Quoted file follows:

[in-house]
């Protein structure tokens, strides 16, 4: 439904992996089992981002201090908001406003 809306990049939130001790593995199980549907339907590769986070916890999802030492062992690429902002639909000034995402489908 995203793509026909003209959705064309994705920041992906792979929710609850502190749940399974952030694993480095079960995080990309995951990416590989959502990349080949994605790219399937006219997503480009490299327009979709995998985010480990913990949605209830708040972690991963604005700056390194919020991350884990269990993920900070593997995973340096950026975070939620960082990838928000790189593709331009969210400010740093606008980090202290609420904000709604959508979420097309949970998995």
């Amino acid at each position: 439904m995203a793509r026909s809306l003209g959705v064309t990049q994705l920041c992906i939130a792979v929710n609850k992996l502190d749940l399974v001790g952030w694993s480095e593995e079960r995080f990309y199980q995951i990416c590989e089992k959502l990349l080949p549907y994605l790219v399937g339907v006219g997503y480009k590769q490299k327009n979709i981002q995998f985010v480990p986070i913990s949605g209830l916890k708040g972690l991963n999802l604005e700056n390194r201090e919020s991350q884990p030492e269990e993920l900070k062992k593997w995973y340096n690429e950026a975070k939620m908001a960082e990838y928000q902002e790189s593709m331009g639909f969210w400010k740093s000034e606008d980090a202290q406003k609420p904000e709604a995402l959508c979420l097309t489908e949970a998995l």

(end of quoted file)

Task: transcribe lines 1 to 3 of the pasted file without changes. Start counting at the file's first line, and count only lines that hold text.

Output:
[in-house]
């Protein structure tokens, strides 16, 4: 439904992996089992981002201090908001406003 809306990049939130001790593995199980549907339907590769986070916890999802030492062992690429902002639909000034995402489908 995203793509026909003209959705064309994705920041992906792979929710609850502190749940399974952030694993480095079960995080990309995951990416590989959502990349080949994605790219399937006219997503480009490299327009979709995998985010480990913990949605209830708040972690991963604005700056390194919020991350884990269990993920900070593997995973340096950026975070939620960082990838928000790189593709331009969210400010740093606008980090202290609420904000709604959508979420097309949970998995």
């Amino acid at each position: 439904m995203a793509r026909s809306l003209g959705v064309t990049q994705l920041c992906i939130a792979v929710n609850k992996l502190d749940l399974v001790g952030w694993s480095e593995e079960r995080f990309y199980q995951i990416c590989e089992k959502l990349l080949p549907y994605l790219v399937g339907v006219g997503y480009k590769q490299k327009n979709i981002q995998f985010v480990p986070i913990s949605g209830l916890k708040g972690l991963n999802l604005e700056n390194r201090e919020s991350q884990p030492e269990e993920l900070k062992k593997w995973y340096n690429e950026a975070k939620m908001a960082e990838y928000q902002e790189s593709m331009g639909f969210w400010k740093s000034e606008d980090a202290q406003k609420p904000e709604a995402l959508c979420l097309t489908e949970a998995l």